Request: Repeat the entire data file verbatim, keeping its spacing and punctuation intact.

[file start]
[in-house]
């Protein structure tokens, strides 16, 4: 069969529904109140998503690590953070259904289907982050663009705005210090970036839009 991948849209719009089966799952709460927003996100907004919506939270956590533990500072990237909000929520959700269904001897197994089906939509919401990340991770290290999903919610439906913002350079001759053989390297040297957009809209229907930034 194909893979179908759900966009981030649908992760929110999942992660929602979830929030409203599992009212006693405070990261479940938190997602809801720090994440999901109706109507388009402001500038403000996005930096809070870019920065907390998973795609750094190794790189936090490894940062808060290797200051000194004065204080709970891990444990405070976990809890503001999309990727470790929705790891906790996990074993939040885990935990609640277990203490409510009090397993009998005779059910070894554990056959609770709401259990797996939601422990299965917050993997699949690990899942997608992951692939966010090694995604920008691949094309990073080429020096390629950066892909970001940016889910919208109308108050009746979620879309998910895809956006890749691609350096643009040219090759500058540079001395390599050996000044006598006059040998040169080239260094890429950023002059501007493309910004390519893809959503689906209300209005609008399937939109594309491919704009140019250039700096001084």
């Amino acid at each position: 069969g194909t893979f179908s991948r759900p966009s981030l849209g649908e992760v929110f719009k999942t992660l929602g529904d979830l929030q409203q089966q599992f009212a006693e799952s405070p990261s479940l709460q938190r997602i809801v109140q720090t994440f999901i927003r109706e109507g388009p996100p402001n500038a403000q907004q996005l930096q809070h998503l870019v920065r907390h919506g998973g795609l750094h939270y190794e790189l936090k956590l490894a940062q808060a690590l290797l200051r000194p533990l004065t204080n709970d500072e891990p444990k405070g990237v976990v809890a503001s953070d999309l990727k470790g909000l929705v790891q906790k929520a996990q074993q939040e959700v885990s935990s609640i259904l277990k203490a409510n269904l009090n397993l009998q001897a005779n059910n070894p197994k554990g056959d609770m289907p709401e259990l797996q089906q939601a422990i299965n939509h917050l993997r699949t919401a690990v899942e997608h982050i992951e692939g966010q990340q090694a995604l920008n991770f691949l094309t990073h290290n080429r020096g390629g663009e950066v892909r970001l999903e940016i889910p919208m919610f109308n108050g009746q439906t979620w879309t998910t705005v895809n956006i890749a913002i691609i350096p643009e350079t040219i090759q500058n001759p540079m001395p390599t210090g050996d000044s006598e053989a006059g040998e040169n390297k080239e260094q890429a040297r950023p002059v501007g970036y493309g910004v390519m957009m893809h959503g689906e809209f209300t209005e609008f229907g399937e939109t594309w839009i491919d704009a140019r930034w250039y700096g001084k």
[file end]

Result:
[in-house]
């Protein structure tokens, strides 16, 4: 069969529904109140998503690590953070259904289907982050663009705005210090970036839009 991948849209719009089966799952709460927003996100907004919506939270956590533990500072990237909000929520959700269904001897197994089906939509919401990340991770290290999903919610439906913002350079001759053989390297040297957009809209229907930034 194909893979179908759900966009981030649908992760929110999942992660929602979830929030409203599992009212006693405070990261479940938190997602809801720090994440999901109706109507388009402001500038403000996005930096809070870019920065907390998973795609750094190794790189936090490894940062808060290797200051000194004065204080709970891990444990405070976990809890503001999309990727470790929705790891906790996990074993939040885990935990609640277990203490409510009090397993009998005779059910070894554990056959609770709401259990797996939601422990299965917050993997699949690990899942997608992951692939966010090694995604920008691949094309990073080429020096390629950066892909970001940016889910919208109308108050009746979620879309998910895809956006890749691609350096643009040219090759500058540079001395390599050996000044006598006059040998040169080239260094890429950023002059501007493309910004390519893809959503689906209300209005609008399937939109594309491919704009140019250039700096001084």
């Amino acid at each position: 069969g194909t893979f179908s991948r759900p966009s981030l849209g649908e992760v929110f719009k999942t992660l929602g529904d979830l929030q409203q089966q599992f009212a006693e799952s405070p990261s479940l709460q938190r997602i809801v109140q720090t994440f999901i927003r109706e109507g388009p996100p402001n500038a403000q907004q996005l930096q809070h998503l870019v920065r907390h919506g998973g795609l750094h939270y190794e790189l936090k956590l490894a940062q808060a690590l290797l200051r000194p533990l004065t204080n709970d500072e891990p444990k405070g990237v976990v809890a503001s953070d999309l990727k470790g909000l929705v790891q906790k929520a996990q074993q939040e959700v885990s935990s609640i259904l277990k203490a409510n269904l009090n397993l009998q001897a005779n059910n070894p197994k554990g056959d609770m289907p709401e259990l797996q089906q939601a422990i299965n939509h917050l993997r699949t919401a690990v899942e997608h982050i992951e692939g966010q990340q090694a995604l920008n991770f691949l094309t990073h290290n080429r020096g390629g663009e950066v892909r970001l999903e940016i889910p919208m919610f109308n108050g009746q439906t979620w879309t998910t705005v895809n956006i890749a913002i691609i350096p643009e350079t040219i090759q500058n001759p540079m001395p390599t210090g050996d000044s006598e053989a006059g040998e040169n390297k080239e260094q890429a040297r950023p002059v501007g970036y493309g910004v390519m957009m893809h959503g689906e809209f209300t209005e609008f229907g399937e939109t594309w839009i491919d704009a140019r930034w250039y700096g001084k």